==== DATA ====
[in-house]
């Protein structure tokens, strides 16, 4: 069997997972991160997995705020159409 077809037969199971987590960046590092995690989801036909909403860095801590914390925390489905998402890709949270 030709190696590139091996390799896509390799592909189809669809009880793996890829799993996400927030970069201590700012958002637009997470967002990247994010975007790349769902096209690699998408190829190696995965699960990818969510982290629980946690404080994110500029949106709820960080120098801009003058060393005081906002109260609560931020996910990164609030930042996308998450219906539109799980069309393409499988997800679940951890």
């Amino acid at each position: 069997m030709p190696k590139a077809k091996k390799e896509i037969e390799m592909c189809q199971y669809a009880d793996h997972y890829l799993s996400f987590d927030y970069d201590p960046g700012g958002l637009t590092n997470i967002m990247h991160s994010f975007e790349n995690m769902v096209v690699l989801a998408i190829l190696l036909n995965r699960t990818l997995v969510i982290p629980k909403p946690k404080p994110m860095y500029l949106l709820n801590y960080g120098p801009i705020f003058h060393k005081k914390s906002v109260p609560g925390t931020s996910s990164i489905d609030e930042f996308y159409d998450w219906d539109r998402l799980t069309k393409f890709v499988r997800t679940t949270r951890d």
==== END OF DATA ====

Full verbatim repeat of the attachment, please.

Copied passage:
[in-house]
């Protein structure tokens, strides 16, 4: 069997997972991160997995705020159409 077809037969199971987590960046590092995690989801036909909403860095801590914390925390489905998402890709949270 030709190696590139091996390799896509390799592909189809669809009880793996890829799993996400927030970069201590700012958002637009997470967002990247994010975007790349769902096209690699998408190829190696995965699960990818969510982290629980946690404080994110500029949106709820960080120098801009003058060393005081906002109260609560931020996910990164609030930042996308998450219906539109799980069309393409499988997800679940951890």
């Amino acid at each position: 069997m030709p190696k590139a077809k091996k390799e896509i037969e390799m592909c189809q199971y669809a009880d793996h997972y890829l799993s996400f987590d927030y970069d201590p960046g700012g958002l637009t590092n997470i967002m990247h991160s994010f975007e790349n995690m769902v096209v690699l989801a998408i190829l190696l036909n995965r699960t990818l997995v969510i982290p629980k909403p946690k404080p994110m860095y500029l949106l709820n801590y960080g120098p801009i705020f003058h060393k005081k914390s906002v109260p609560g925390t931020s996910s990164i489905d609030e930042f996308y159409d998450w219906d539109r998402l799980t069309k393409f890709v499988r997800t679940t949270r951890d």